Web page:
A mental health charity has branded as “irresponsible” the Government’s Coronavirus bill which would grant single doctors the power to detain the mentally ill.
The Government wants to relax legal safeguards in the Mental Health Act in order to free up medical staff to deal with the COVID-19 pandemic.
If passed, the bill would reduce the number of doctors needed to approve detaining individuals from the current minimum of two, to just one.
In addition, it would temporarily allow time limits in the Mental Health Act to be extended or removed altogether.
This would mean patients currently detained in mental health facilities could be released into the community early, or be detained for longer.
Mental health leaders say the changes are being rushed through without proper scrutiny and could sideline the needs of the mental ill.
Akiko Hart, chief of National Survivor User Network (NSUN), a UK mental health charity, said: “Whilst we understand that these are unprecedented times, any legislative change must be proportionate and thought through, and should protect all of us. Minimising some of the safeguards in the Mental Health Act and extending its powers, is a step in the wrong direction.”
She added: “We hope that the final wording of the bill will be subject to sufficient scrutiny and that the needs of those experiencing the extremes of distress will not be sidelined.”
The emergency changes to the Mental Health Act are just one part of the government’s sweeping Coronavirus Bill, which could become law by the end of the month.
Some are concerned that the bill affords “unchallengeable” power to the government, which they say could stifle basic rights.
ITN political journalist Robert Peston recommended that everyone read about the bill.
He said: “There has never in my lifetime been a law that so encroached on our civil liberties and basic rights as the Coronavirus Bill, scheduled to become law by end of month.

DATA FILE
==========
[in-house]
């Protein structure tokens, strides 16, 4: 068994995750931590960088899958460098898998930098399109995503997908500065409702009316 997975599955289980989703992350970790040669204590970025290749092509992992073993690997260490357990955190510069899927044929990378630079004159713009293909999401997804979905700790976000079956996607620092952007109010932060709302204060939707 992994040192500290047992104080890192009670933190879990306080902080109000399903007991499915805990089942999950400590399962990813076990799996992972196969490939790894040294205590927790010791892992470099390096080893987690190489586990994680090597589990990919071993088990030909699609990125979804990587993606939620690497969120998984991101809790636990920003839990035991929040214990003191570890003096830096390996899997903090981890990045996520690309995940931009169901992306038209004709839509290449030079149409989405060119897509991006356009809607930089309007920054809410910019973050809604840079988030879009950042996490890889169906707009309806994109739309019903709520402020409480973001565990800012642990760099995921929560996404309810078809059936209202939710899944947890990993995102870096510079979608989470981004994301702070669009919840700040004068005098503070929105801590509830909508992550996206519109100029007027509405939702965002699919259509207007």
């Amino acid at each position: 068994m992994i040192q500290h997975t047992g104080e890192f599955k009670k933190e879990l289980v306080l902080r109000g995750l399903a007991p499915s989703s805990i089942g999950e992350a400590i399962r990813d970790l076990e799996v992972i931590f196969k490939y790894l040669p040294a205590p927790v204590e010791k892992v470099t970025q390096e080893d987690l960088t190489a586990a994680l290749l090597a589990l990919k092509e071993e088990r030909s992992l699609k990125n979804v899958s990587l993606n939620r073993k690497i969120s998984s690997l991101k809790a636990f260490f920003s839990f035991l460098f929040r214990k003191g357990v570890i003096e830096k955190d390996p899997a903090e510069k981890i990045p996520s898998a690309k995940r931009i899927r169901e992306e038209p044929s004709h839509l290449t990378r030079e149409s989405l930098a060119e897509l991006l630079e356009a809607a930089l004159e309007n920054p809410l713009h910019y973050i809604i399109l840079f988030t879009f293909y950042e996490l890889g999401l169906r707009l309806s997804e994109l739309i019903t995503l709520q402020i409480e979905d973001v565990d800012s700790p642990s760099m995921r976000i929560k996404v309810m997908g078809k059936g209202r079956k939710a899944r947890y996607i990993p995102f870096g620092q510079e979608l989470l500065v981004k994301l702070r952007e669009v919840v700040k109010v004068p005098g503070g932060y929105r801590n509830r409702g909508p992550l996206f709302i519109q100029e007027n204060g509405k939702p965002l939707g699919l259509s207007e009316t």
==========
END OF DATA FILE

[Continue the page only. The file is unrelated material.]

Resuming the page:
“It is all aimed at keeping us safe. But the transfer of unchallengeable power to the state for two years is huge.”
He added: “It covers everything from burials, to holding those who threaten national security for longer, to closing borders, to detaining those with mental health issues, to empowering the police to quarantine those with the virus, and much more. This is wartime stuff. I recommend you read about it.”
On its website, the government has outlined the bill’s proposed changes to mental health law.
It read: “The bill seeks to enable existing mental health legislation powers to detain and treat patients who need urgent treatment for a mental health disorder and are a risk to themselves or others, to be implemented using just one doctor’s opinion – rather than the current two.”
The move, Whitehall said, would ensure that those who were a risk to themselves or others would still get the treatment they need, when fewer doctors are available.
The government added that its possible extension or removal of mental health legislation lime limits was to allow for “greater flexibility” where services are less able to respond.
Ms Hart said: “Keeping individuals unnecessarily detained beyond their section because of workforce pressures is a violation of their human rights.
She added: “Equally, releasing individuals because of pressures on the workforce or the mental health estate is deeply irresponsible.
“Our concern is that the proposed Coronavirus Bill would have serious consequences for some of the people it seeks to protect, and is a deep and onerous encroachment on both our civil liberties and our rights to appropriate support.”
She also said that it was unclear what the proposals would look like in practice and on the impact of people with mental health difficulties.
The government highlighted that the changes to mental health law would only proceed if staff numbers were severely affected by the Coronavirus pandemic.
The sweeping bill covers five broad action areas. The aims include to increase the available health and social care workforce, ease the burden on frontline staff and contain and slow the virus.
In addition, it aims to support workers by granting them Statutory Sick Pay from day one and also aims to manage the deceased with respect and dignity.